A Message from Your Co-Chairs
Giving thanks. Being mindful. Experiencing a sense of gratitude. More than an abundant feast, the American holiday of Thanksgiving reminds us to pause, catch our breath and take stock of our blessings.
This year, as many of us gather in-person with family and friends, we have reasons to celebrate. We are part of a caring and devoted Kehillah, our Temple Emanu-El community, each of us connected to the other in some meaningful way.
The Social Justice Committee, in particular, has enjoyed a busy and purposeful year. We made significant inroads feeding the food-insecure in Dunwoody and Sandy Springs. We helped vulnerable women and children by providing meals, coats and reading materials.
We have done our part to be good stewards of the earth and make better use of our natural resources. We have supported Afghan refugees who are carving out new lives for themselves and their families in the Atlanta area. We have planted daffodils to grow our garden and to honor the memories of Holocaust victims. There is always more we can do and an open door for you to join our team.
So, this holiday season, as you pass the turkey and enjoy your pumpkin pie, think about specific steps you can take to perform works of good and make our world a more fair and equitable place.
Be inspired. Get engaged. Perform a mitzvah. Together, we can make the Tikkun Olam Times a vehicle for compassion and change.
With warm regards,
Wendy Frank and Julie Mokotoff
Social Justice Co-Chairs at Temple Emanu-El
Maimonides’ Levels of Giving: Eight Rungs on a Golden Ladder By Julie Mokotoff
"We are obligated to be more scrupulous in fulfilling the commandment of charity than any other positive commandment, because charity is the sign of a righteous man."
Jewish scholar, rabbi, philosopher and physician
More than 800 years after proposing his code of charity, Maimonides’ framework for justice-based giving, still holds true (although the language of the current day would be more inclusive to include righteous men and righteous women).
Referred to as The Golden Ladder, the code identifies eight levels of giving. The higher the rung or level on the ladder, the greater the charitable achievement. According to Maimonides, those who give willingly and anonymously have reached the highest rung.
To learn more about Maimonides and his levels of charitable giving, click the link below:
At Temple Emanu-El, there are many ways for congregants to engage in justice-based giving. Some of us give freely of our time and ideas while others contribute financially to campaigns that provide food, clothing, shelter and other fundamentals of living to the vulnerable in our community. Others advocate for those most in need, providing a voice for the voiceless. Your Social Justice Committee offers many meaningful opportunities to get involved and repair cracks in our fragile world.
This Thanksgiving, as we count our blessings and reflect on moments of gratitude, consider which level of giving is the right fit for you. Remember, there is no right or wrong answer, only opportunities to grow, learn and engage.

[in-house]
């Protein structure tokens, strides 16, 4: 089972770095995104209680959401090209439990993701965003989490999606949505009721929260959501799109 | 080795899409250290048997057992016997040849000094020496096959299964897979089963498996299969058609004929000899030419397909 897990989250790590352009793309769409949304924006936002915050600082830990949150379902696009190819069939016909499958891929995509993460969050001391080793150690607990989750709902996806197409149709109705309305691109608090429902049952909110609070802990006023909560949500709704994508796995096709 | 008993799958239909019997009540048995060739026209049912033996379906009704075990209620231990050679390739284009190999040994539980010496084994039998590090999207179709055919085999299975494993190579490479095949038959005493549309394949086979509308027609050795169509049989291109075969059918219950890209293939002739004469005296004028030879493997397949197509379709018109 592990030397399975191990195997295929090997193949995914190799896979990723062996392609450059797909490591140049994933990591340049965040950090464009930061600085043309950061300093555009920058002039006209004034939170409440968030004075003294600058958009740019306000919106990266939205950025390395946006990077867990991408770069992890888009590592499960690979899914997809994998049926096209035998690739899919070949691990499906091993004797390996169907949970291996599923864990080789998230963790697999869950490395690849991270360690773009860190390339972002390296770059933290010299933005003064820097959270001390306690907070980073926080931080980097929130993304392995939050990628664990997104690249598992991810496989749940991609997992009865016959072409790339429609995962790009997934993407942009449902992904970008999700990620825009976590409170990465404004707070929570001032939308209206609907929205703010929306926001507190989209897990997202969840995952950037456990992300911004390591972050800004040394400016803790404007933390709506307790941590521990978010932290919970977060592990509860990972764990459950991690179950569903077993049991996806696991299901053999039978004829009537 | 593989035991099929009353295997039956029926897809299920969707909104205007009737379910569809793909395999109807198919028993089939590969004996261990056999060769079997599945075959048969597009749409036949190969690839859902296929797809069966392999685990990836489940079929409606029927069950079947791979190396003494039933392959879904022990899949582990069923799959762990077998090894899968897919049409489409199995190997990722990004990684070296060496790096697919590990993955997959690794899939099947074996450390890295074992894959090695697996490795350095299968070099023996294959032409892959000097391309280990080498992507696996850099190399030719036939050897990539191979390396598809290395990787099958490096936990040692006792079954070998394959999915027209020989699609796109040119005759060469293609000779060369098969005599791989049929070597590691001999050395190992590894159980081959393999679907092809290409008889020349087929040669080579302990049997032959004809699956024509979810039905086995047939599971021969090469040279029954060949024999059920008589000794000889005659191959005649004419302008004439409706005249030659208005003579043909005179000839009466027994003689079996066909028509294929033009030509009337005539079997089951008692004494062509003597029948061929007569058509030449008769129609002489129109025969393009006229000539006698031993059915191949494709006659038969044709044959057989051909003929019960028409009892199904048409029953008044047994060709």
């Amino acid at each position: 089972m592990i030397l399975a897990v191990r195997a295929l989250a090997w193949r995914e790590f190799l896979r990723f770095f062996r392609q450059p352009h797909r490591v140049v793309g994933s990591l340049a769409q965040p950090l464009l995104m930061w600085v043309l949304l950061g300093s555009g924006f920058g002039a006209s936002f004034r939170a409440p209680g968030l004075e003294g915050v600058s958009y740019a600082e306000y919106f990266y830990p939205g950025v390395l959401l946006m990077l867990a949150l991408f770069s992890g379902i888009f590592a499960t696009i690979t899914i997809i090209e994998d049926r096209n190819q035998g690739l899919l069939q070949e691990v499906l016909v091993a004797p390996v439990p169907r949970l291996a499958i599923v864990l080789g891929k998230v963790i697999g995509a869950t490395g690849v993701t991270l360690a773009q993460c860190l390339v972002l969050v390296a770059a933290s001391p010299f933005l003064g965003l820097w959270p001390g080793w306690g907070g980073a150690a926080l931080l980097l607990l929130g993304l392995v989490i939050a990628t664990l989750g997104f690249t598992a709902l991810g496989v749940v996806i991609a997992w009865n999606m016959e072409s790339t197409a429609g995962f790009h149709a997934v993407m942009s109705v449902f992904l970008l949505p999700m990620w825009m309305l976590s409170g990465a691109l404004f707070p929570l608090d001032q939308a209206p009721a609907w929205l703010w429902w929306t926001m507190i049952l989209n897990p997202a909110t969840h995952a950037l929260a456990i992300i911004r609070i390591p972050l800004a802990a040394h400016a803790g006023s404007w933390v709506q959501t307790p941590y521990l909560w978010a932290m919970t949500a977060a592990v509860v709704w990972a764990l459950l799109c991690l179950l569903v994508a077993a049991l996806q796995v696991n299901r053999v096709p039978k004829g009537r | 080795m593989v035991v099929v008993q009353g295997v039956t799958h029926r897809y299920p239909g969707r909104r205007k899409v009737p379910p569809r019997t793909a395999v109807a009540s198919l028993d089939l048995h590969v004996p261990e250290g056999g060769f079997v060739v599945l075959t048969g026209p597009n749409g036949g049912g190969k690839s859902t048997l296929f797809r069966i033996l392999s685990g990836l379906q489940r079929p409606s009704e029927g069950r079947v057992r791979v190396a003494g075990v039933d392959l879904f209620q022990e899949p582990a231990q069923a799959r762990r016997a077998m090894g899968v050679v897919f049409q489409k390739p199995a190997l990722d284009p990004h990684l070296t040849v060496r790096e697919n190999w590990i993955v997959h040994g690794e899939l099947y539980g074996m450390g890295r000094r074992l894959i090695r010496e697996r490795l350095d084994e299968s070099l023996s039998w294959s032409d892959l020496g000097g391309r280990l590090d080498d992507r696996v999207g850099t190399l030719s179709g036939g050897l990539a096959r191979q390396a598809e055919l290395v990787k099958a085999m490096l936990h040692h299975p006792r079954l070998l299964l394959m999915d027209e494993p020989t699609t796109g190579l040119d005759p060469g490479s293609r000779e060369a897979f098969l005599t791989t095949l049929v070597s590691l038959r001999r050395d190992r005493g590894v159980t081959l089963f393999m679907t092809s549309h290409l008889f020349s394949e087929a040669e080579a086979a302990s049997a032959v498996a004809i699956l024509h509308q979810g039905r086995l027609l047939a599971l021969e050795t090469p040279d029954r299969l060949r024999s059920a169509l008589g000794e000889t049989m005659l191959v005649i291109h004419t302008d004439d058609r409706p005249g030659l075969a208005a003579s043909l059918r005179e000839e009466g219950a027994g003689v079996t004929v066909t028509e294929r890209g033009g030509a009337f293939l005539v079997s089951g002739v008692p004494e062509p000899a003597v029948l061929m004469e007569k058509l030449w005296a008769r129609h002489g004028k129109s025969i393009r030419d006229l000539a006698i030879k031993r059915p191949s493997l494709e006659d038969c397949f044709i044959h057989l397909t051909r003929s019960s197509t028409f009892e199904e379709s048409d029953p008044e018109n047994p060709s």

Green Team Wins Environmental Award By Rich Lapin
Volunteer members of Temple Emanu-El’s Green Team won the IPL Partner Green Team Award from Faith in Place (FIP). FIP is an affiliate of Interfaith Power & Light (IPL) whose efforts focus on empowering people of all faiths to be leaders in caring for the Earth, providing resources to educate, connect, and advocate for healthier communities.
Green Team chairs Bea Grossman, Karen Singer and Art Katz began leading the Green Team in 2017. Over time, they reduced energy waste while improving energy usage rates. Other initiatives reduced food-related waste, as well as paper and ink usage by leveraging forms of electronic communication. Additional activities involved decreasing food insecurity in the Sandy Springs community by food grown on sanctuary grounds.
The activities were a practical application of the Jewish principle of Tikkun Olam or repairing the world.
“This award was the result of many efforts by a range of people including our Temple’s Board of Trustees, our clergy, and individual caring congregants,” Grossman said. “Our goal early on was to make sustainability a part of the synagogue’s DNA. While we’re proud of our progress, more remains to be done.”
We are very proud of our Green Team and the important work they have done not only to win this award but to cultivate the Jewish value of stewardship and protecting our environment.
If you are interested in learning more about the Green Team or joining their efforts to reduce waste and increase sustainability,
contact Karen Singer at firstname.lastname@example.org or Bea Grossman at email@example.com.
Coats and Cans Drive a Huge Success By Beth Sherman and Julie Mokotoff
Midrash Psalms 118:17 tells us, “When you are asked in the world to come, ‘What was your work?’ and you answer, ‘I fed the hungry,’ you will be told, ‘This is the gate of Adonai, enter into it, you who have fed the hungry.”
In that spirit, Temple Emanu-El conducted our annual coat and canned goods drive to reduce food insecurity in our community. Known as Project Isaiah, our mission is to provide hardworking families, hungry children and struggling seniors with greater access to nutritionally-dense food as well as warm, winter coats so that they can lead a healthy and active lifestyle.